Shogi is the Japanese equivalent of chess and, like most board games, is traditionally played on a table. This particular game, however, might well have been the world’s largest, played with two sets of full-size vehicles on a board bigger than an olympic swimming pool.
The game was organised by Toyota Motor Corporation and telecommunications company Dwango, and hosted at the enormous Seibu Dome baseball stadium in Saitama, Japan.
Although the scale and pieces were more than a little unusual, all normal rules still applied. In fact, with the battle overseen by the Japan Shogi Association and over half a million people watching online, the two shogi masters directing the game through the stadium’s public address system must have felt immense pressure to win.
Over the course of the game, Yoshiharu Habu, 44 (to right of adjudicator), and Masayuki Toyoshima, 24 (to left), advanced against each other, directing their car-tiles into each other’s territory for ultimate victory. Interestingly, just as there was a significant age gap between the players, the 40 pieces in both teams represented both current and previous generations of Toyota vehicles.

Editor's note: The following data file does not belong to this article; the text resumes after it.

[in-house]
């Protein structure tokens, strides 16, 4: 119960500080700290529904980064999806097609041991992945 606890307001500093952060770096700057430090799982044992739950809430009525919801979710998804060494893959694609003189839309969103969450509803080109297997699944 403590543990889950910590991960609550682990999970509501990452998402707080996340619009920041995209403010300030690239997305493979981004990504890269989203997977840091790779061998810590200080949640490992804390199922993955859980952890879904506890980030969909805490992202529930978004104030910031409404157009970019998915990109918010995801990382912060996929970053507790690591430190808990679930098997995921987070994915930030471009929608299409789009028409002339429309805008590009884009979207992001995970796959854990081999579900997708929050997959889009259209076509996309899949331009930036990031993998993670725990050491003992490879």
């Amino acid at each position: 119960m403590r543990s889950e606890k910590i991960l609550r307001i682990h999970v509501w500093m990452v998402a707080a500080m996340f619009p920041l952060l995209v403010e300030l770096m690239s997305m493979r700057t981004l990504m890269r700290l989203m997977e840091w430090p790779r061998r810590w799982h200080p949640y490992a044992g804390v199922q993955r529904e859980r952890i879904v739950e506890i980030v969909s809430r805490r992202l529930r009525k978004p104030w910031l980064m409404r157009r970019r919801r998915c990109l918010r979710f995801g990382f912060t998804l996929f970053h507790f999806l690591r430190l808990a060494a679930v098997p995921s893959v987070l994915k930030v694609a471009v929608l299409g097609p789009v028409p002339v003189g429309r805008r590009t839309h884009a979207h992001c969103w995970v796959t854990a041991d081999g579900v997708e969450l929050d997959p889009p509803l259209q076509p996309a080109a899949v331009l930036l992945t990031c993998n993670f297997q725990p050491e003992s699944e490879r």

Habu-san’s vehicles consisted of classic Corolla, Land Cruiser, Crown, Prius, MR2, bB, Altezza and Vitz models, while Toyoshima-san’s set included current Crown, GT86, Mirai, Prius, Harrier, iQ, Corolla and Vitz models.
The game lasted for ten hours – much longer than the typical playing time of up to two hours. Who was the eventual winner? Would classic Toyotas triumph against the manufacturer’s modern machines? Why not find out by watching the condensed coverage below (Japanese language only).
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